Causes and consequences of diachronous V-shaped ridges in the North Atlantic Ocean
Henstock, Timothy J.
Jones, Stephen M.
Murton, Bramley J.
MetadataShow full item record
In the North Atlantic Ocean, the geometry of diachronous V-shaped features that straddle the Reykjanes Ridge is often attributed to thermal pulses which advect away from the center of the Iceland plume. Recently, two alternative hypotheses have been proposed: rift propagation and buoyant mantle upwelling. Here we evaluate these different proposals using basin-wide geophysical and geochemical observations. The centerpiece of our analysis is a pair of seismic reflection profiles oriented parallel to flow lines that span the North Atlantic Ocean. V-shaped ridges and troughs are mapped on both Neogene and Paleogene oceanic crust, enabling a detailed chronology of activity to be established for the last 50 million years. Estimates of the cumulative horizontal displacement across normal faults help to discriminate between brittle and magmatic modes of plate separation, suggesting that crustal architecture is sensitive to the changing planform of the plume. Water-loaded residual depth measurements are used to estimate crustal thickness and to infer mantle potential temperature which varies by ±25°C on timescales of 3–8 Ma. This variation is consistent with the range of temperatures inferred from geochemical modeling of dredged basaltic rocks along the ridge axis itself, from changes in Neogene deep-water circulation, and from the regional record of episodic Cenozoic magmatism. We conclude that radial propagation of transient thermal anomalies within an asthenospheric channel that is 150 ± 50 km thick best accounts for the available geophysical and geochemical observations.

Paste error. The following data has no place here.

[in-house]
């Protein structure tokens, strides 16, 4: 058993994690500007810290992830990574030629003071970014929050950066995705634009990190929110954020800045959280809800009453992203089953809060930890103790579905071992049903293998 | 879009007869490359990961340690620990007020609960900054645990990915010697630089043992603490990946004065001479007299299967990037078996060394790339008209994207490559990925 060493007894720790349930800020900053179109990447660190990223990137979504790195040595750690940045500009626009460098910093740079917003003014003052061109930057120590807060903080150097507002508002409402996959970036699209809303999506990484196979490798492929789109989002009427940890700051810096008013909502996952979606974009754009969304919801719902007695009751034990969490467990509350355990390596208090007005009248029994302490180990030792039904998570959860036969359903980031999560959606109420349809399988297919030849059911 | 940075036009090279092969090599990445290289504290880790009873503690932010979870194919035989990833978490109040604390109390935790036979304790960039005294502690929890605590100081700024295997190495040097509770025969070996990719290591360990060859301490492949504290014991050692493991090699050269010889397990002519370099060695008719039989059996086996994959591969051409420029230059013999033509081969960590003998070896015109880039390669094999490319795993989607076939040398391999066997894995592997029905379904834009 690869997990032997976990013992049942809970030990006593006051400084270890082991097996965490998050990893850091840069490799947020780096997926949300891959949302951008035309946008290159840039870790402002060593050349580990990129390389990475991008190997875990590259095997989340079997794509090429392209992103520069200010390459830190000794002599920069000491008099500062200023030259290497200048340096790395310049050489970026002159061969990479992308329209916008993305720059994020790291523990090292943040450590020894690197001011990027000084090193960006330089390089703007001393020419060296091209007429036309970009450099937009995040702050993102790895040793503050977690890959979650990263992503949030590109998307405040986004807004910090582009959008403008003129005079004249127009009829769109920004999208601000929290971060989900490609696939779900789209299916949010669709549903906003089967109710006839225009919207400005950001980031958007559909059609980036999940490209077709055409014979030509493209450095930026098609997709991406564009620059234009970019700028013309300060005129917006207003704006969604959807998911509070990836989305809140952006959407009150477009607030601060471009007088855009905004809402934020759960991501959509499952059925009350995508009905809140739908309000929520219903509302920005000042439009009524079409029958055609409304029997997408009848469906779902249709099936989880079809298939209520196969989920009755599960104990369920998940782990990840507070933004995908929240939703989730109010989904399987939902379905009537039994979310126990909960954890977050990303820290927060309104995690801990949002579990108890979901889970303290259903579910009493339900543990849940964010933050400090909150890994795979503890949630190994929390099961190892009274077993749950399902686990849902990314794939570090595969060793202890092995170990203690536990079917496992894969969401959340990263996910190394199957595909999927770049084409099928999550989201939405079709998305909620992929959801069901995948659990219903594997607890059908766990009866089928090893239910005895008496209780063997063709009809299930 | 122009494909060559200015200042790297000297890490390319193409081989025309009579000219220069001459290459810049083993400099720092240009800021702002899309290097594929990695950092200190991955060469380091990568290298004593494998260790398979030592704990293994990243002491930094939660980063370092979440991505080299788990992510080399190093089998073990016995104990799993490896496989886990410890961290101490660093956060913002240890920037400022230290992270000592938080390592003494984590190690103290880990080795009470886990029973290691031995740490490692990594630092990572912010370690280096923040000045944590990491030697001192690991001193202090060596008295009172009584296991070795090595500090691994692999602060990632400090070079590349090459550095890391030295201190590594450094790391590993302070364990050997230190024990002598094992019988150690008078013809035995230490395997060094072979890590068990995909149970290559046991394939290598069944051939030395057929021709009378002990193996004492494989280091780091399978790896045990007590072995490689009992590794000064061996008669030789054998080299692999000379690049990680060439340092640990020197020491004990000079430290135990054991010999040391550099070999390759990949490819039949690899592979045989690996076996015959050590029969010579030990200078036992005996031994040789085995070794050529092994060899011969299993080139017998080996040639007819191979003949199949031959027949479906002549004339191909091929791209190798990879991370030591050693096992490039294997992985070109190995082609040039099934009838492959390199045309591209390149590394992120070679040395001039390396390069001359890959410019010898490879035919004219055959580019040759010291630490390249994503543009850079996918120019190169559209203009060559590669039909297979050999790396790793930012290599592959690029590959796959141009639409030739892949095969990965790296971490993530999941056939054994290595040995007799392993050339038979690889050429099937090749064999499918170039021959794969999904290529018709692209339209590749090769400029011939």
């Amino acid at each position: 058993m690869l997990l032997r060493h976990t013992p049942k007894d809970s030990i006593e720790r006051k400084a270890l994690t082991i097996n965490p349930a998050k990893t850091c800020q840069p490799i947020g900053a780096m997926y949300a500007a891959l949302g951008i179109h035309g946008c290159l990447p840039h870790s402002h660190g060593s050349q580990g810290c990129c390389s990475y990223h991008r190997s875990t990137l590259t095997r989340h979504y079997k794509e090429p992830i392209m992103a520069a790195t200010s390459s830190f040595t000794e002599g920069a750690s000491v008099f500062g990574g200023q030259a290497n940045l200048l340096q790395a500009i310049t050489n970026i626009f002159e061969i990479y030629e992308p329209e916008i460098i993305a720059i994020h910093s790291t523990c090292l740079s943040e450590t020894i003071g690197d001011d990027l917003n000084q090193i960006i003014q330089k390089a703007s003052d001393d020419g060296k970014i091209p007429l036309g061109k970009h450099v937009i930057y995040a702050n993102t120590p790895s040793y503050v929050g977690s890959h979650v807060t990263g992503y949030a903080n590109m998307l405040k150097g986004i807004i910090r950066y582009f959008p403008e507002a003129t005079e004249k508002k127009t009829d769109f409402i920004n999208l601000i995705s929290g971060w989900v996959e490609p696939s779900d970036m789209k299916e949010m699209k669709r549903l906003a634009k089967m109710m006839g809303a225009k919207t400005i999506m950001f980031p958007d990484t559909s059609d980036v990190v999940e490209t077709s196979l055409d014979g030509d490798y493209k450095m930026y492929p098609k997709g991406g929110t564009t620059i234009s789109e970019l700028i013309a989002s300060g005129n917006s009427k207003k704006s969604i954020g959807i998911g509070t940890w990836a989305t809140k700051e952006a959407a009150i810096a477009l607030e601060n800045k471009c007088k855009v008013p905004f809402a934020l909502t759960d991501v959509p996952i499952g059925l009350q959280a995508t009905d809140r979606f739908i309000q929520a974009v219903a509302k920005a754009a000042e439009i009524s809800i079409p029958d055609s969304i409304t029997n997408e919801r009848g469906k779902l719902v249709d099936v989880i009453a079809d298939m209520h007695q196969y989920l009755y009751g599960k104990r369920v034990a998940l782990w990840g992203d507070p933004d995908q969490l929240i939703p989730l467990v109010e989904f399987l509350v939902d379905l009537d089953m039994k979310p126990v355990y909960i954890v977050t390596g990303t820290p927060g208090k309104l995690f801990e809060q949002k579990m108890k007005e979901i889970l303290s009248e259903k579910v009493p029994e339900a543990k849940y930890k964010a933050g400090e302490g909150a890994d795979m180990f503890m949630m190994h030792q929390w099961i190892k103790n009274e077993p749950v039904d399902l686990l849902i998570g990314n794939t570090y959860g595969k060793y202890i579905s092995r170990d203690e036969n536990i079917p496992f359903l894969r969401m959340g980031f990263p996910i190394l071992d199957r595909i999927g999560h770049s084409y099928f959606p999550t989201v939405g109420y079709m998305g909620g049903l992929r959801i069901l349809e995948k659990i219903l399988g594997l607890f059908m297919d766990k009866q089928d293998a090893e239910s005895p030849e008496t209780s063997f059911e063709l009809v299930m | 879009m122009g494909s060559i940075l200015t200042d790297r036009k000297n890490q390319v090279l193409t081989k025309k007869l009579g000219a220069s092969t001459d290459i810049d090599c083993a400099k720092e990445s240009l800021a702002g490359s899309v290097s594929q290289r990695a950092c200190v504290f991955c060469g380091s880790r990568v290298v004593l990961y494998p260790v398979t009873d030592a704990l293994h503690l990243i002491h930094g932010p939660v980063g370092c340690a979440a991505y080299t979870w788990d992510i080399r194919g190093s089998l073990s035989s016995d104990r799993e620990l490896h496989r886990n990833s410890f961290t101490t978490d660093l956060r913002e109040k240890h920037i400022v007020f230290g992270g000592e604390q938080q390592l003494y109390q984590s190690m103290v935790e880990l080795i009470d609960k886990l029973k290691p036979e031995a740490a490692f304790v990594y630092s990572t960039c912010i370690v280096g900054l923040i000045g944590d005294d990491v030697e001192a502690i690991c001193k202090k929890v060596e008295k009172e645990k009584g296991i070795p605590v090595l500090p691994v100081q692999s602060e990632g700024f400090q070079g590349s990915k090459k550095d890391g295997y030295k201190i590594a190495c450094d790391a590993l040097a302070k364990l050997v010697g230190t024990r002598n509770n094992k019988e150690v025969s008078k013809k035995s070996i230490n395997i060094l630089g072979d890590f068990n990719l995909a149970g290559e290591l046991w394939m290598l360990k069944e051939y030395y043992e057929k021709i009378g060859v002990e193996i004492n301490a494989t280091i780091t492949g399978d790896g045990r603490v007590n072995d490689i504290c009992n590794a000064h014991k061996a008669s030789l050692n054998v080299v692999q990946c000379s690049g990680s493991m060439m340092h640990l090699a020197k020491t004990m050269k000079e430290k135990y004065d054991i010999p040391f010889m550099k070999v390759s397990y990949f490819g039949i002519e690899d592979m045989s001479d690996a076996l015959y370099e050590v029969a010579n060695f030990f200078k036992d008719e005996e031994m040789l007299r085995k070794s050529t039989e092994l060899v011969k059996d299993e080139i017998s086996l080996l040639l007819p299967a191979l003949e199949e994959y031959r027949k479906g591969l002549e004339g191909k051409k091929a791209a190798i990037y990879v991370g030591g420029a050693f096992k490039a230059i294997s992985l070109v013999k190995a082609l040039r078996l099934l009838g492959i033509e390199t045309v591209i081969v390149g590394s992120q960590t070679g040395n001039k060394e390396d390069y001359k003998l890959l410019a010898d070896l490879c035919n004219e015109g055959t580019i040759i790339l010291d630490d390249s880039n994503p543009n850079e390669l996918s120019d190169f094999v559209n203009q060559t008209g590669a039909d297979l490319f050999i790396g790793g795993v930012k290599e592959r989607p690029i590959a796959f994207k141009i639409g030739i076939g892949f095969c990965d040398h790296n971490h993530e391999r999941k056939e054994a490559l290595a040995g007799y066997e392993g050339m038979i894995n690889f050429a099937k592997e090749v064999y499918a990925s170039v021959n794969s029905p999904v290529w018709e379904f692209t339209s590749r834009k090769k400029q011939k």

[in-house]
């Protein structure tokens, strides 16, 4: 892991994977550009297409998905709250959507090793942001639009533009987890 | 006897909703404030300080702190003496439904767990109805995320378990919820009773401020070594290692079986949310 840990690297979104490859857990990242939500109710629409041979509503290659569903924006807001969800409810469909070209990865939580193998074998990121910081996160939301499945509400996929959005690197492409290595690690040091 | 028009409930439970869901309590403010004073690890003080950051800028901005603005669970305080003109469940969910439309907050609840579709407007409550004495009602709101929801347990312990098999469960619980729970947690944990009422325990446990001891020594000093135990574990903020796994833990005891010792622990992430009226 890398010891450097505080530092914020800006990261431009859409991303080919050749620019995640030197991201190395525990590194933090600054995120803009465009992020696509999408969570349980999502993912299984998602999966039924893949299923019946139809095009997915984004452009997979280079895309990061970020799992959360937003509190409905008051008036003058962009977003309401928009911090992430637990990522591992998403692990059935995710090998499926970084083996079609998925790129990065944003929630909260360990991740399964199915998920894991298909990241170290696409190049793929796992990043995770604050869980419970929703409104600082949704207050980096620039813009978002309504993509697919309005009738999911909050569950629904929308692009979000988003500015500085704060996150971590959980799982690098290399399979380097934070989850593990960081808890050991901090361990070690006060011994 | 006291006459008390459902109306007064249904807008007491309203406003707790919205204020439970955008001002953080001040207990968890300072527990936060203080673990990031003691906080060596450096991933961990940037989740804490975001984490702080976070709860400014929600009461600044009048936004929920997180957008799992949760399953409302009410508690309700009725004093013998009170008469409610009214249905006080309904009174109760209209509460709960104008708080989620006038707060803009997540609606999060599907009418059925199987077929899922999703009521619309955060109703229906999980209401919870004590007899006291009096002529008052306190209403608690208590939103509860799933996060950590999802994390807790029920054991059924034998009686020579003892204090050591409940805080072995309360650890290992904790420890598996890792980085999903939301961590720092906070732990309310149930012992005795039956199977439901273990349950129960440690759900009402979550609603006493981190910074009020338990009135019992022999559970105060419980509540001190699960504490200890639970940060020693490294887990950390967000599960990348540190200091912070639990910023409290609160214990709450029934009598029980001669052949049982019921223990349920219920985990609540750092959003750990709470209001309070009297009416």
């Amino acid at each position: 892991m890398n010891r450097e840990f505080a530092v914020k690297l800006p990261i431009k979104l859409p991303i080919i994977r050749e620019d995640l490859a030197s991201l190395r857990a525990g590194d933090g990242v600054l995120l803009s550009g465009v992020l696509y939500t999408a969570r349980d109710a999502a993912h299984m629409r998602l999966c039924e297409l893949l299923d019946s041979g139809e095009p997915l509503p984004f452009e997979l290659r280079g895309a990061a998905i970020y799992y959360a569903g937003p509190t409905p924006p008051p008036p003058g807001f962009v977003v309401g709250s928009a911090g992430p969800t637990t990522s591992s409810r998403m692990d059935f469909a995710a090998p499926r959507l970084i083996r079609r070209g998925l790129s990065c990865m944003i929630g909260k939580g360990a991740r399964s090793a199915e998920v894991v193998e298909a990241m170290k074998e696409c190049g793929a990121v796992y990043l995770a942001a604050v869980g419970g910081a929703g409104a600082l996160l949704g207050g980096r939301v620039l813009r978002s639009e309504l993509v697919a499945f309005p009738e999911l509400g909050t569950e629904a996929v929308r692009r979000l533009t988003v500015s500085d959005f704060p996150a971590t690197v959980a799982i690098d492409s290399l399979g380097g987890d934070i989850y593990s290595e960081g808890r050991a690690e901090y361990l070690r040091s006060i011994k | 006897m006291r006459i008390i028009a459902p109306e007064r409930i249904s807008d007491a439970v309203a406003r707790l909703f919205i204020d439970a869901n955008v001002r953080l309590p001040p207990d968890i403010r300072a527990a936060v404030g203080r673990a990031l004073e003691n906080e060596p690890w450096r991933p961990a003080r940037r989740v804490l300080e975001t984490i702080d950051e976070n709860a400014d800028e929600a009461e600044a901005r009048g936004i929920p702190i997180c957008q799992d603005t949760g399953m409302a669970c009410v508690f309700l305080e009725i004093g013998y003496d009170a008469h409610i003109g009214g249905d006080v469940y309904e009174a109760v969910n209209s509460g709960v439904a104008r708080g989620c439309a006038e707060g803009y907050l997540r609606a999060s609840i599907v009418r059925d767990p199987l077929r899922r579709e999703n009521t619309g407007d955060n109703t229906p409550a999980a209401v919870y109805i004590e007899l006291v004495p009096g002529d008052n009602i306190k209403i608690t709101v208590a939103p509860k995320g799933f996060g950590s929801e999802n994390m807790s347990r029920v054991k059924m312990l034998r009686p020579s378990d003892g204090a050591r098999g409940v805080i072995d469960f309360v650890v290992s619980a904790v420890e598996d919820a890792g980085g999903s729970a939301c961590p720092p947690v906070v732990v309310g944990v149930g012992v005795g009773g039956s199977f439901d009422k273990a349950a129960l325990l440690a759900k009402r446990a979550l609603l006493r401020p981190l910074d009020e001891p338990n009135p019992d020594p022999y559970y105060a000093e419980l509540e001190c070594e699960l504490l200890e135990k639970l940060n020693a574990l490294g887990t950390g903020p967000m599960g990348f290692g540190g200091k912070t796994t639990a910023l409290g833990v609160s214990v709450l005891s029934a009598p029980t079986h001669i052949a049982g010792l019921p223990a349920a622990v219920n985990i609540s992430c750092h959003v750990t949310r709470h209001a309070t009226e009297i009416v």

Author Posting. © American Geophysical Union, 2017. This article is posted here by permission of [publisher] for personal use, not for redistribution. The definitive version was published in Journal of Geophysical Research: Solid Earth 122 (2017): 8675–8708, doi:10.1002/2017JB014225.
Suggested CitationJournal of Geophysical Research: Solid Earth 122 (2017): 8675–8708
Showing items related by title, author, creator and subject.
The role of external inputs and internal cycling in shaping the global ocean cobalt distribution : insights from the first cobalt biogeochemical model Tagliabue, Alessandro; Hawco, Nicholas J.; Bundy, Randelle M.; Landing, William M.; Milne, Angela; Morton, Peter L.; Saito, Mak A. (John Wiley & Sons, 2018-04-16)Cobalt is an important micronutrient for ocean microbes as it is present in vitamin B12 and is a co‐factor in various metalloenzymes that catalyze cellular processes. Moreover, when seawater availability of cobalt is ...
Omand, Melissa M.; Mahadevan, Amala (Copernicus Publications on behalf of the European Geosciences Union, 2015-06-03)In most regions of the ocean, nitrate is depleted near the surface by phytoplankton consumption and increases with depth, exhibiting a strong vertical gradient in the pycnocline (here referred to as the nitracline). The ...
High-angle wave instability and emergent shoreline shapes : 1. Modeling of sand waves, flying spits, and capes Ashton, Andrew D.; Murray, A. Brad (American Geophysical Union, 2006-12-15)Contrary to traditional findings, the deepwater angle of wave approach strongly affects plan view coastal evolution, giving rise to an antidiffusional “high wave angle” instability for sufficiently oblique deepwater waves ...